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Dreaming

, Volume 8, Issue 2, pp 89–102 | Cite as

Sleeping Dreams, Waking Hallucinations, and the Central Nervous System

  • Mark W. Mahowald
  • Sharon R. Woods
  • Carlos H. Schenck
Article

Abstract

Consciousness is now considered a primary function and activity of the brain itself. If so, consciousness is simply the brain's interpretation and integration of all the information made available to it at any given time. On the assumption that the brain is active across all states of being (wakefulness, REM sleep, and NREM sleep), this article proposes that dreaming and hallucinations represent variations on the same theme. Under usual circumstances during wakefulness, the brain ignores internally generated activity and attends to environmental sensory stimulation. During sleep, dreaming occurs because the brain attends to endogenously generated activity. In unusual settings, such as sleep-deprivation, sensory deprivation, or medication or drug ingestion, the brain attends to exogenous and endogenous activities simultaneously, resulting in hallucinations, or wakeful dreaming. This concept is supported by numerous neurologic conditions and syndromes that are associated with hallucinations.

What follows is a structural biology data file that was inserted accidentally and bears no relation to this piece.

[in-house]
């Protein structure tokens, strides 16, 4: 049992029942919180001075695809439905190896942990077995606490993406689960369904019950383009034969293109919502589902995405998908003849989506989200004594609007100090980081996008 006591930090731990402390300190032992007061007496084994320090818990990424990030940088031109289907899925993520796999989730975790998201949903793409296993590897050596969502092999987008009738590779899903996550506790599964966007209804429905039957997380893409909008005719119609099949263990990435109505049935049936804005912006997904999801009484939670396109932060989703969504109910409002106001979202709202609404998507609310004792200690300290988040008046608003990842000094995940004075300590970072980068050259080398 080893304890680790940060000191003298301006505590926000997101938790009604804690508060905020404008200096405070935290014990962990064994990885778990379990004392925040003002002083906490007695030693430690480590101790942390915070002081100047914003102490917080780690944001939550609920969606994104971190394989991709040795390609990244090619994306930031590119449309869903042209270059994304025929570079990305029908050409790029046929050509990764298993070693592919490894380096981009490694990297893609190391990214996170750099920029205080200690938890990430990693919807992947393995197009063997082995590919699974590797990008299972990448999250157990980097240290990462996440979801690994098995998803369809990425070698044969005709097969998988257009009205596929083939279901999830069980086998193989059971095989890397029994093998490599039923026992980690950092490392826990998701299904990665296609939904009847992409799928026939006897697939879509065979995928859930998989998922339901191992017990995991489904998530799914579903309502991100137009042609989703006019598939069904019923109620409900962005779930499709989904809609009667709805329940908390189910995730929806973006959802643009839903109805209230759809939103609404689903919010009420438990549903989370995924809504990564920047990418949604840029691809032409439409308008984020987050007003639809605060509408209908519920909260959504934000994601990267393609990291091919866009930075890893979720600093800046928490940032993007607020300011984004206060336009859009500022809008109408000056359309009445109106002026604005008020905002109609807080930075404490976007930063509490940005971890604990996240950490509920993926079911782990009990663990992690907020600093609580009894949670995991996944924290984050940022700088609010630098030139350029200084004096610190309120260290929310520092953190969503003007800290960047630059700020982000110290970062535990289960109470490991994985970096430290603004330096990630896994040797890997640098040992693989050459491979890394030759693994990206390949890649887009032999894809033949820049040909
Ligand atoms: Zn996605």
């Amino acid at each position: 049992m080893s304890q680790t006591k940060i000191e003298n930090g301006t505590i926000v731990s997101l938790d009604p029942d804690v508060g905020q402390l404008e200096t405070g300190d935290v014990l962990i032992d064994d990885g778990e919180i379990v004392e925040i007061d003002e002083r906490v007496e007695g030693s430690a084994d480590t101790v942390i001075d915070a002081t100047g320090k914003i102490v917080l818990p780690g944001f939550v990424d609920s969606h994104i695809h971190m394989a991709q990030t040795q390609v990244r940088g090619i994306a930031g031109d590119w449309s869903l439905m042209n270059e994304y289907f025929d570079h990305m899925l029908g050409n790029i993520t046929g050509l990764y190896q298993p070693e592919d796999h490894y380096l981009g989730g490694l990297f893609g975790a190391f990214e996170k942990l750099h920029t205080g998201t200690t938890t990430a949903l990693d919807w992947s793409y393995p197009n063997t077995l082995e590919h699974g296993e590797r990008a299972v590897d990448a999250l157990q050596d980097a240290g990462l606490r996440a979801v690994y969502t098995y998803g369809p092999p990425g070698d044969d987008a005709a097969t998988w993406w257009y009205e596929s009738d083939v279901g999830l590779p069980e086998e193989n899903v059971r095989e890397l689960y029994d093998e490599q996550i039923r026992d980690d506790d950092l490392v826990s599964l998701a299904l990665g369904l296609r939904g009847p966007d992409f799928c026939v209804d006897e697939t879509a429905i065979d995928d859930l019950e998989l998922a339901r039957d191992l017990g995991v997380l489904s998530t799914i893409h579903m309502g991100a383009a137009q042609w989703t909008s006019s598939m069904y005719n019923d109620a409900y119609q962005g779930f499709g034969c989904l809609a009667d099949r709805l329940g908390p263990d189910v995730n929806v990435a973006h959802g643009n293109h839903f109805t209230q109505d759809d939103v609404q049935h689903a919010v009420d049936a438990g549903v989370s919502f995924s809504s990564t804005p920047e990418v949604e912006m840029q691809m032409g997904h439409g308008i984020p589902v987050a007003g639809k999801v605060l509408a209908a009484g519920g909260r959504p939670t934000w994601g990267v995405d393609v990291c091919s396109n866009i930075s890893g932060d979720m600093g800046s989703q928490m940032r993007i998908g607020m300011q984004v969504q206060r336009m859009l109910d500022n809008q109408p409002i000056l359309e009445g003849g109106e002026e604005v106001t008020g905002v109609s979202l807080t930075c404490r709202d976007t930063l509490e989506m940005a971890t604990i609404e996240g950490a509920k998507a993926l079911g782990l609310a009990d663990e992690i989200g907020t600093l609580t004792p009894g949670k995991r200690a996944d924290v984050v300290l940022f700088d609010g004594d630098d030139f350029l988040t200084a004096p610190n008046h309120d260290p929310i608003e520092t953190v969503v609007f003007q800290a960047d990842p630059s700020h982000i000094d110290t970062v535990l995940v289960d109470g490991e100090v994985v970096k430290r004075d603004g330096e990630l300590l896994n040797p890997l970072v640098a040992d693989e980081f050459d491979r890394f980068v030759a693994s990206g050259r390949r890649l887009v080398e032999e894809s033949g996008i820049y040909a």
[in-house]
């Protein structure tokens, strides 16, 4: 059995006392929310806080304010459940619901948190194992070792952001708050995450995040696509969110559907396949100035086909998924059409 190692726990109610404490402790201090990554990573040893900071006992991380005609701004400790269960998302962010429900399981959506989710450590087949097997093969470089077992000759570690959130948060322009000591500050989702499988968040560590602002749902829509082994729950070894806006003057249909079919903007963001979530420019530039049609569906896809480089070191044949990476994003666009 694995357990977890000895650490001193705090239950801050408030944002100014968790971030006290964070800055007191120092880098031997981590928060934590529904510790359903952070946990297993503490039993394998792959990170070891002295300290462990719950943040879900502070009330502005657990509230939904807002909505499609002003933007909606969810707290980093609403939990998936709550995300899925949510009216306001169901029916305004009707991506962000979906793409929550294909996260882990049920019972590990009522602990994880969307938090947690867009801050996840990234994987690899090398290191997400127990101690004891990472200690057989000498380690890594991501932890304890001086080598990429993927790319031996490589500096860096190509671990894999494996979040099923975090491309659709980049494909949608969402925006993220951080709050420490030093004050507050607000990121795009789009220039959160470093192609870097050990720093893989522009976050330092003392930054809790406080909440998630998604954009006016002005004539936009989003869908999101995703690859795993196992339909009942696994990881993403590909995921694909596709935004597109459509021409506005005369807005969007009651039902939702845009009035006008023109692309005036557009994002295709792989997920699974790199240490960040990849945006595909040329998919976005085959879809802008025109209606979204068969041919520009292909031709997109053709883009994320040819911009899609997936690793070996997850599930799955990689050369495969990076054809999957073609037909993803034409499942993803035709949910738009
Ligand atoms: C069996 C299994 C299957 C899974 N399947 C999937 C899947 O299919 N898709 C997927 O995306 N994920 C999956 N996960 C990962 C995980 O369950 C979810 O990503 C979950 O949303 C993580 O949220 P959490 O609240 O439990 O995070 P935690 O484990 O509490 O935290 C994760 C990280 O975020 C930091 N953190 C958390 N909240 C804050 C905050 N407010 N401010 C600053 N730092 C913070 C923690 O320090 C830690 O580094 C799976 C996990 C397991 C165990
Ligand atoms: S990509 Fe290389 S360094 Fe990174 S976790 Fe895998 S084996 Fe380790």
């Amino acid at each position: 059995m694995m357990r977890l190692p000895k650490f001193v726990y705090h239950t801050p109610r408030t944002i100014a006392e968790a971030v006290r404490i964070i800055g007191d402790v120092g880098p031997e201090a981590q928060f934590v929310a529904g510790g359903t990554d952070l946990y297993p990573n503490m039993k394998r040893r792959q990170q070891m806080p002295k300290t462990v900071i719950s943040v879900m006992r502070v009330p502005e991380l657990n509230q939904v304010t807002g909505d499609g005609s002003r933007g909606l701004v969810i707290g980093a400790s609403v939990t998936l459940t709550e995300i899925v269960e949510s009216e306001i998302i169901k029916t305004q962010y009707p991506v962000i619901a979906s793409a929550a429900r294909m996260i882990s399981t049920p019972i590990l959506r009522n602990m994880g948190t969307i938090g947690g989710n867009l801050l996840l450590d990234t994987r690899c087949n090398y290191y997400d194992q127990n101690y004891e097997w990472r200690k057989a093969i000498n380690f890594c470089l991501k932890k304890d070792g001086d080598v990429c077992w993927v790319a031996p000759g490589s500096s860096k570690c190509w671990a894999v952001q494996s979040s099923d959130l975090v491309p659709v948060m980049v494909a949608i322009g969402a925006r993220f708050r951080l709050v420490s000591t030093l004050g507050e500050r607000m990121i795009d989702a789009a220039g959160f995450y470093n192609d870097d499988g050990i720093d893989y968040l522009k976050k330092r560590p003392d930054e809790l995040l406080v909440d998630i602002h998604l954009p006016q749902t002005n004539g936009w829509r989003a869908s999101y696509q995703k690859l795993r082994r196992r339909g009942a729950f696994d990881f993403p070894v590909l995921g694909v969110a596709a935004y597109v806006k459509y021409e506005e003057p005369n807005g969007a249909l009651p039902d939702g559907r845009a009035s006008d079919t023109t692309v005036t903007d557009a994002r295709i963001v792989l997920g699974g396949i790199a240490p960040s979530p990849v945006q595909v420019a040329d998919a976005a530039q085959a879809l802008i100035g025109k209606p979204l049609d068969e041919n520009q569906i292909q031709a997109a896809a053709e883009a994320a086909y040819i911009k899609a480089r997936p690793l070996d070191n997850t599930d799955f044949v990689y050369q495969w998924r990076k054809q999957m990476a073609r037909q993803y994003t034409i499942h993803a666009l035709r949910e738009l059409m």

dreams hallucinations REM sleep NREM sleep consciousness 

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Copyright information

© Kluwer Academic Publishers 1998

Authors and Affiliations

  • Mark W. Mahowald
    • 1
  • Sharon R. Woods
    • 1
    • 2
  • Carlos H. Schenck
    • 1
  1. 1.Departments of Neurology (MWM) and Psychiatry (CHS), Minnesota Regional Sleep Disorders Center, Hennepin County Medical Center andThe University of Minnesota Medical SchoolMinneapolisUSA
  2. 2.Department of PsychiatryVeterans Administration Medical Center and the University of Minnesota Medical SchoolMinneapolisUSA

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